COP26: No matter the outcome, the private sector is the engine of change

COP26: No matter the outcome, the private sector is the engine for change

COP26 is now just a couple of days away. While climate summits have in the past often flattered to deceive, there is a sense that this year things will have to be different. A highly critical recent report by the Intergovernmental Panel on Climate Change, formal COP negotiations being pushed back by a year and a pandemic that has laid bare the vulnerabilities and inequalities in our society mean the world is demanding that countries scale up their climate ambitions and pledges dramatically. Governments must unite to create the tax, legal and regulatory regimes – as well as funding scientific research – that will transform all nations into zero carbon economies. However, it remains to be seen whether COP26 and other political contributions will be sufficient to prevent global heating exceeding 1.5° Celsius. The litany of missed opportunities is long and growing. Also, with China by far the world’s largest greenhouse gas emitter, President Xi’s absence from discussions could be a huge setback for Johnson’s ambitions to get world leaders to agree a significant climate deal with real impact. Johnson wants to make history with this COP26 but, without unity from the largest emitting countries, will COP26 go down in history for the wrong reasons? We believe that, given past failures and the challenges involved in getting nation states to align, the global private sector will ultimately be the engine of positive change and help us achieve a transition to a climate-resilient future. Humanity’s best hope of closing the gap between the trajectory of climate change and our desired future is for continued exponential advancement in technology and innovation. While fundamental research is often government-funded, technological development, diffusion, evolution and growth are functions of the private sector. There are signs that companies will align with net zero independently of government decisions. For example, Fidelity International recently announced that it is looking to halve CO2 emissions in its portfolio by 2030 in its new climate investing policy. Even more significantly, a group of 733 institutional investors managing more than $52tn in assets – half of global assets under management (AUM) – have recently signed a new statement calling on governments to undertake five priority actions to accelerate climate investment before COP26. The 2021 Global Investor Statement to Governments on the Climate Crisis, was coordinated by The Investor Agenda and sets out five priority actions for governments:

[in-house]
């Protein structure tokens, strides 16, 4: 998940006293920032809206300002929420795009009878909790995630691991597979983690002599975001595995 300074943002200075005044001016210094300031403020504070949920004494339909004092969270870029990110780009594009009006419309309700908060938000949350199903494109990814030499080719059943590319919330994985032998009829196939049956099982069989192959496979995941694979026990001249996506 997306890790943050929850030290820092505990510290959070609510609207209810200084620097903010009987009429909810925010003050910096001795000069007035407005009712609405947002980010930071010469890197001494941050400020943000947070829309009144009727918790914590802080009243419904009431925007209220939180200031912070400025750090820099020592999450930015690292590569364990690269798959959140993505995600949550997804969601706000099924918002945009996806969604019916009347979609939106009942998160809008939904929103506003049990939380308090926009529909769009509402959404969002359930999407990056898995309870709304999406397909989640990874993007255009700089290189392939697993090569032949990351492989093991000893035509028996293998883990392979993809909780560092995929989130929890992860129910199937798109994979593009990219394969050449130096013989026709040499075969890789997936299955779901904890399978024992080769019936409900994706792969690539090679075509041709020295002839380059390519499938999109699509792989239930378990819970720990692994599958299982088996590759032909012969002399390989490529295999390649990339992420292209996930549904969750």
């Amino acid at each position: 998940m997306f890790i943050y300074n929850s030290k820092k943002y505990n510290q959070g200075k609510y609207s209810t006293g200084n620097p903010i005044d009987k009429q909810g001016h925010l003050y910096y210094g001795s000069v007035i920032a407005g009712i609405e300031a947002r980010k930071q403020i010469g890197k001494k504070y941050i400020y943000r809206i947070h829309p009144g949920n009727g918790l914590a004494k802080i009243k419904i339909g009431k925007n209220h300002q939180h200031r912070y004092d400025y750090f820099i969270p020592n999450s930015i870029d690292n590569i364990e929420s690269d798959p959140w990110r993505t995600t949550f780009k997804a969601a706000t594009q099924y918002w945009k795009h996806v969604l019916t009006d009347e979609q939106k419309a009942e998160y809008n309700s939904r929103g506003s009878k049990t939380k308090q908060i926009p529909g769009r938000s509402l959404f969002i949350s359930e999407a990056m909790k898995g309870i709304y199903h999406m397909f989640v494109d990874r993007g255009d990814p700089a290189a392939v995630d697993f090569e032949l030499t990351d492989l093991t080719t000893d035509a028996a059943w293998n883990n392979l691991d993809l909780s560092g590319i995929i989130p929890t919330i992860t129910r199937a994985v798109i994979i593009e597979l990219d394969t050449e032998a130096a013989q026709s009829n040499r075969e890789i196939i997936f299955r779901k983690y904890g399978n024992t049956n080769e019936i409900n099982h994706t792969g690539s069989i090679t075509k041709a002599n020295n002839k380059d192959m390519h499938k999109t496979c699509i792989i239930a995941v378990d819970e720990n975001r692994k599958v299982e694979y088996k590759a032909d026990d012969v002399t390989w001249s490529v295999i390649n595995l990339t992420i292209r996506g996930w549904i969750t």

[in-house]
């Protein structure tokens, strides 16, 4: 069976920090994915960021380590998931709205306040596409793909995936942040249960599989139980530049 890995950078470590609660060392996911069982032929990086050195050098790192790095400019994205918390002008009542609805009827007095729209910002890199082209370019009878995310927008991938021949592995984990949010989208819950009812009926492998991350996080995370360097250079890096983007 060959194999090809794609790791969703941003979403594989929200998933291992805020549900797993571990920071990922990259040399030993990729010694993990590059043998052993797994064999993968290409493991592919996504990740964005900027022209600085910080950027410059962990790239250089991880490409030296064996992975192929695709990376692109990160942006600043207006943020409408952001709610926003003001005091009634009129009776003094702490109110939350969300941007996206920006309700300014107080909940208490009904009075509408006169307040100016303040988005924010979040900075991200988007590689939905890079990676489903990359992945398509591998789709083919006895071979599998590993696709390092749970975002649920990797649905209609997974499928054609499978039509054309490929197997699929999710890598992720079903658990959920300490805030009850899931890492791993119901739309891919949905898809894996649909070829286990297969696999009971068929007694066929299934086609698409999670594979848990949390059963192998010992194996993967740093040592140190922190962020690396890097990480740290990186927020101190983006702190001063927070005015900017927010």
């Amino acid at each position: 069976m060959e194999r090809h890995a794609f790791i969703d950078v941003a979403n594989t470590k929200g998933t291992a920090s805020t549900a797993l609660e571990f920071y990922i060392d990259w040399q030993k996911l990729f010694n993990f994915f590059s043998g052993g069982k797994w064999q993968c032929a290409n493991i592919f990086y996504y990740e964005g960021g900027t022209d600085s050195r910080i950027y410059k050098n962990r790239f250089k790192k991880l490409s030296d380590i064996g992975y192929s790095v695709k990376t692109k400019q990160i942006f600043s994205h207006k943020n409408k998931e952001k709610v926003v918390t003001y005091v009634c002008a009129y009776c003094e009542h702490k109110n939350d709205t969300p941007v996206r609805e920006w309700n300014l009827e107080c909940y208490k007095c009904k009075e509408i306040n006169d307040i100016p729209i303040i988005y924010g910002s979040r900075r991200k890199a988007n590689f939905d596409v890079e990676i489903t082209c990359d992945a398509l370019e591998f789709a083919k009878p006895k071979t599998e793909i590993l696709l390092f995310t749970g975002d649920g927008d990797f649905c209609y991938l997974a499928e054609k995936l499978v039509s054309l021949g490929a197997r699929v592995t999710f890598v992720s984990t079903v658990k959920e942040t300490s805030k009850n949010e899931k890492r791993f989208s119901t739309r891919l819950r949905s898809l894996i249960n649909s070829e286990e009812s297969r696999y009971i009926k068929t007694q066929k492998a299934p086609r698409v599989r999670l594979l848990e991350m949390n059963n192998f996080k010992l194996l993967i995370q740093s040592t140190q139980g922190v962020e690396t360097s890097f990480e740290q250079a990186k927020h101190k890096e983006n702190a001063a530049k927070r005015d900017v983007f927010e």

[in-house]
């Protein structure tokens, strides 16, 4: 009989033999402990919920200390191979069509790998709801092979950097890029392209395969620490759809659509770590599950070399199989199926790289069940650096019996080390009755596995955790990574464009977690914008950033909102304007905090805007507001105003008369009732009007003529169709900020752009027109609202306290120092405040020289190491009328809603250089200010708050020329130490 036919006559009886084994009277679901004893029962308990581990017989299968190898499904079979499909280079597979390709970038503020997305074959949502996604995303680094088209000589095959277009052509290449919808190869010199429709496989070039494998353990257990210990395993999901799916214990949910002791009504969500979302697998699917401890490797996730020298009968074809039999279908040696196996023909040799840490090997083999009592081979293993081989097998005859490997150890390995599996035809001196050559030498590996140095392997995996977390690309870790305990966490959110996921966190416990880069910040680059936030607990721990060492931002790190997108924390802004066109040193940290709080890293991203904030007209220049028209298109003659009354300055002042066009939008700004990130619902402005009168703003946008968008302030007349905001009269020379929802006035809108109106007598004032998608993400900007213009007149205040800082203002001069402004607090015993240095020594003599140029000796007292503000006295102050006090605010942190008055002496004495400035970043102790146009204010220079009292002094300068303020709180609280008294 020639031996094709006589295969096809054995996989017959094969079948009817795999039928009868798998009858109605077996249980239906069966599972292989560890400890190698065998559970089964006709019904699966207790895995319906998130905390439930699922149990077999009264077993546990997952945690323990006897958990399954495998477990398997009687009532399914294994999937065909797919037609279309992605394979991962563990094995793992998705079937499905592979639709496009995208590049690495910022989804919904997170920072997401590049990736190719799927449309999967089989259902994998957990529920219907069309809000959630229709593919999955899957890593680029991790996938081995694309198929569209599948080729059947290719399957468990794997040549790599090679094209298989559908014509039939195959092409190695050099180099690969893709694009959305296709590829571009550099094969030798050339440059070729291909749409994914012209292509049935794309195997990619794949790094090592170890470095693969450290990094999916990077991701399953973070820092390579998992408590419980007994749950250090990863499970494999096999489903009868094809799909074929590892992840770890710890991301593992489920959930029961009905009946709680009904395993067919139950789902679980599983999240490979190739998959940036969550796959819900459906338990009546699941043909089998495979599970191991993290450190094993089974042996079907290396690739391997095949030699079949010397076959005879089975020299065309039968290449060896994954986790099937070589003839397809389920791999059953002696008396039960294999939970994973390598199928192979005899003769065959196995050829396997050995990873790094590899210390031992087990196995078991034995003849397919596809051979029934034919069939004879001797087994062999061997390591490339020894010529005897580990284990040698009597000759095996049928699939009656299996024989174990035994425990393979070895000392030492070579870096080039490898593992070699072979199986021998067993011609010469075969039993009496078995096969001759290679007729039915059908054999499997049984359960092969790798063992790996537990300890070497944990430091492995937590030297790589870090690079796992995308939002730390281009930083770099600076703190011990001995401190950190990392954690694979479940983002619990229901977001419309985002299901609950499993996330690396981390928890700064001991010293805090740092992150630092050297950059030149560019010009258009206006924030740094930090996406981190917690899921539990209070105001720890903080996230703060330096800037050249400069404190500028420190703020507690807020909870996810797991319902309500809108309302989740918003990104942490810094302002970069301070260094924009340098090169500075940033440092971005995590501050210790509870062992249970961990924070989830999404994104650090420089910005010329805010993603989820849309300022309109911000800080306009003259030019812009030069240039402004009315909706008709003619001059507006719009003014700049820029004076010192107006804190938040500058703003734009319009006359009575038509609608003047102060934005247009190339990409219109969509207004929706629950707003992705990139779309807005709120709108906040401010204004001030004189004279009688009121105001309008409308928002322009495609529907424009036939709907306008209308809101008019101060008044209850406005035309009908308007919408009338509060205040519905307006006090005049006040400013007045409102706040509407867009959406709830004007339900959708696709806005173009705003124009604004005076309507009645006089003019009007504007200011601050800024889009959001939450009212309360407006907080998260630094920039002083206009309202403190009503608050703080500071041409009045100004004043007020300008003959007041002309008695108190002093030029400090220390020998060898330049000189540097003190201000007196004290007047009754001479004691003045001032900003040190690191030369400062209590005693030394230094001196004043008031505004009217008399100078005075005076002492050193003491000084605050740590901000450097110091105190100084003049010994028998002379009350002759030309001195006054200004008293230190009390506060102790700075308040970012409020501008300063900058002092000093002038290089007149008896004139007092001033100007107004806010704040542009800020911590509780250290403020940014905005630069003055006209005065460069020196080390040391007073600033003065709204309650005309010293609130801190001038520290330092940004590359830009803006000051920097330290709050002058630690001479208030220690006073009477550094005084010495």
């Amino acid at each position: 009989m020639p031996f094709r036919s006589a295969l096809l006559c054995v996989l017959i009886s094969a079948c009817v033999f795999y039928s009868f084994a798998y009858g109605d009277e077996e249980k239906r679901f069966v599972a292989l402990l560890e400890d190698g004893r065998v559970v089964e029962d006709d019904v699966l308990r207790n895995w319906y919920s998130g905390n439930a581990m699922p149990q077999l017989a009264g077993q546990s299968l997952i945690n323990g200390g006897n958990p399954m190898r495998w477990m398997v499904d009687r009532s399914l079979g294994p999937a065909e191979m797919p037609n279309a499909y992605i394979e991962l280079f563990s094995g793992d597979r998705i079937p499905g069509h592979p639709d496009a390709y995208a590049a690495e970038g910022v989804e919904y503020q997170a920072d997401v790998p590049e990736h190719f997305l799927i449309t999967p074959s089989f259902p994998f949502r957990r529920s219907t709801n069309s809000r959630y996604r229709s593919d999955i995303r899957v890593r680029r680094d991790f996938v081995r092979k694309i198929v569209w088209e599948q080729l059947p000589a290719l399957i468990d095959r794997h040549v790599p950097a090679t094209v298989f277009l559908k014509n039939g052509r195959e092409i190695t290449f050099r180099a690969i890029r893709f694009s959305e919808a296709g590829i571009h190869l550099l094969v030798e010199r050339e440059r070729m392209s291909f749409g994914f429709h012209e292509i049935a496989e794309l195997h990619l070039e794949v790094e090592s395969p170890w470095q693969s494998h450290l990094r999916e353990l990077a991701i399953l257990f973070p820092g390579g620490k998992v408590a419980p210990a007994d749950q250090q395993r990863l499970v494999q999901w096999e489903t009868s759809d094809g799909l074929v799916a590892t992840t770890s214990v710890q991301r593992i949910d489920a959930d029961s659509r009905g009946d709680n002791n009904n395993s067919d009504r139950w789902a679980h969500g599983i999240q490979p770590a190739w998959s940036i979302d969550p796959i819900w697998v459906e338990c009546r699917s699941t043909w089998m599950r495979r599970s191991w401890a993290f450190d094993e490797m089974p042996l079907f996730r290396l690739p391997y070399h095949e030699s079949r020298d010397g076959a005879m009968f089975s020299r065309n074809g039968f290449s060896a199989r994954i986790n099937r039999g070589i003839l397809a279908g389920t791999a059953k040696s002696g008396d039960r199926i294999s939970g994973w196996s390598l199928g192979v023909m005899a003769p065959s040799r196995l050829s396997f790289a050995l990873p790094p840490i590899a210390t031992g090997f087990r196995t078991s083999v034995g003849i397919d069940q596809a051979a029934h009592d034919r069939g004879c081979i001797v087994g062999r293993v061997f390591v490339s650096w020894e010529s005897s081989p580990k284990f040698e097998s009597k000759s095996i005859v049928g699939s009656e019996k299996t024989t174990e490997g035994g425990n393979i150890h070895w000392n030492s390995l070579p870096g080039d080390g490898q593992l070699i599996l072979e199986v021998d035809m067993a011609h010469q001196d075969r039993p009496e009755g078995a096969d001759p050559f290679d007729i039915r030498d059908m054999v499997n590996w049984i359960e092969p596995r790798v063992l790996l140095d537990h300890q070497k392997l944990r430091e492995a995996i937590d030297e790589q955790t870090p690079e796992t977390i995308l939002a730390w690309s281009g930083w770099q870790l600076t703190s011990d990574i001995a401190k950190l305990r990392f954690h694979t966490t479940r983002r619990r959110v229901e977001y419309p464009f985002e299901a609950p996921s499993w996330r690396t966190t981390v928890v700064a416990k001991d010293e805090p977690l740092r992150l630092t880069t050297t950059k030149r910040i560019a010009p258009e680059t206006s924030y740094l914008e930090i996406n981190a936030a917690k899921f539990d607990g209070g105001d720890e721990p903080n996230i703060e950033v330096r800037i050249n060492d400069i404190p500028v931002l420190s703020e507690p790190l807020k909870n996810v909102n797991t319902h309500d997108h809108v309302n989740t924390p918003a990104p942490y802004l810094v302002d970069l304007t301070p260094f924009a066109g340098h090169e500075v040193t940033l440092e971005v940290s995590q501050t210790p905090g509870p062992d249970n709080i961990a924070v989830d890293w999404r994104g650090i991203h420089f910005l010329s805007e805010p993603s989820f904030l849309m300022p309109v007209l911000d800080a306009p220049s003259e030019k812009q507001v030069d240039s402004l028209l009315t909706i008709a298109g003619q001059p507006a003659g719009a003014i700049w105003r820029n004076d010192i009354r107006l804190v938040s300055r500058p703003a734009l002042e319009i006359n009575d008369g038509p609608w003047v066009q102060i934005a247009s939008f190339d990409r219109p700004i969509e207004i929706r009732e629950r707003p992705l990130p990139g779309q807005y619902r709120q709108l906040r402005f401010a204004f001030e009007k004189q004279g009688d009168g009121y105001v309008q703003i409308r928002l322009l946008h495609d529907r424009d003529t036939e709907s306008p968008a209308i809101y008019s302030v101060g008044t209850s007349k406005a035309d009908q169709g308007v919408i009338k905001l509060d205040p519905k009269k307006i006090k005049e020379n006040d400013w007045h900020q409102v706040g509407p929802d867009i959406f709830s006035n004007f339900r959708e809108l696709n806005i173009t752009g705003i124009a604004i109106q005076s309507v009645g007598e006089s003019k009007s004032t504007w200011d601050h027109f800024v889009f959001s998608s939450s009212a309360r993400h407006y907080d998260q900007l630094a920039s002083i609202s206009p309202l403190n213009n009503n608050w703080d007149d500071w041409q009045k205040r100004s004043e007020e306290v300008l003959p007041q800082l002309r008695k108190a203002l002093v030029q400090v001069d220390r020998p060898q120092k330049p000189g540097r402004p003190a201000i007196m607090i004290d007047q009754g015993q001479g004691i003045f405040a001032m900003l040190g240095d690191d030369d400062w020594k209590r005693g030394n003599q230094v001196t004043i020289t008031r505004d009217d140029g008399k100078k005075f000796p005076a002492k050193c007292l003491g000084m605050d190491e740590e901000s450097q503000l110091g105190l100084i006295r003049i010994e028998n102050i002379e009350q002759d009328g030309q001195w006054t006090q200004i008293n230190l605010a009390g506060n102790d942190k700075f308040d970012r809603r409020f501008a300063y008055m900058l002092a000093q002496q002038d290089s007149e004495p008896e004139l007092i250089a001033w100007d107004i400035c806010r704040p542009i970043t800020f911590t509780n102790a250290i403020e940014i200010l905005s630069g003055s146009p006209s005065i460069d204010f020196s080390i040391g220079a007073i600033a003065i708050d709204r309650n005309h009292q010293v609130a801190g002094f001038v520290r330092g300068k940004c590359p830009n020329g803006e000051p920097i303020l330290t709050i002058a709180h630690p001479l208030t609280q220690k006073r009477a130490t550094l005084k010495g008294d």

• Strengthening 2030 nationally determined contributions (NDCs) by 2030 to align with limiting global warming to 1.5° Celsius.
  • Committing to a domestic mid-century, net-zero emissions target and outlining a pathway with ambitious interim targets including clear decarbonisation roadmaps for each carbon-intensive sector.
  • Implementing policies to deliver on climate targets, such as carbon pricing, phasing out thermal coal-powered electricity generation and removing fossil fuel subsidies.
  • Ensuring that COVID-19 economic recovery plans support the transition to net-zero emissions.
  • Committing to implement mandatory climate risk disclosure requirements aligned with recommendations by the Task Force on Climate-Related Financial Disclosures.
With half of the world’s AUM championing this agenda, it is a clear demonstration of capital markets and the private sector driving towards a sustainable future. This is an agenda companies will want to align with and capital they will not want to miss out on, and I think we will see an increasing level of commitment from the corporate world as global institutional investors begin reforming funds to net zero like Fidelity. The challenge ahead is developing action plans towards corporate net-zero targets and incorporating these into binding legislation. Companies’ efforts will not be enough unless governments step up and make sweeping changes to scientific research, tax, regulation and legal structures, be more forceful in their approach, and introduce meaningful repercussions for failure. Nevertheless, looking ahead to next week, I think we can expect more ambitious NDCs from some countries as we see more evidence of the importance and emphasis on climate change at government level. In Germany, for example, the Green Party secured almost 15% of the vote at the recent federal election, their best result ever. China’s concession to stop financing new coal operations overseas shows it is willing to move on climate to some extent, while Australia is outlining a plan that relies heavily on technology investment and development, rather than legislation and taxes, to achieve climate goals. Realistically, however, we’ll need the world’s largest emitters such as China, Russia and India to not only have the ambition to sync up with net zero goals but demonstrate more ambitious goals than the West. From the UK’s perspective, it will be interesting to see how UK goals are received and whether the UK can use its Presidency to influence other countries to be more ambitious in their climate goals. It will be particularly interesting following the announcement this year of significant cuts to the UK foreign aid budget. Some may ask how Johnson can ask developing countries to “step up” to climate change whilst scaling back the necessary funding. It is now “make or break” time for the world’s governments to tackle climate change and the world’s eyes will be trained on Glasgow next week. Here at Edison Group, it will be no different, and we will be offering our thoughts each day on the major developments and breaking news – over to you Mr Johnson…
Kelly Perry Director, head of ESG client solutions
Kelly Perry - edited


Equity strategy and market outlook – October 2021

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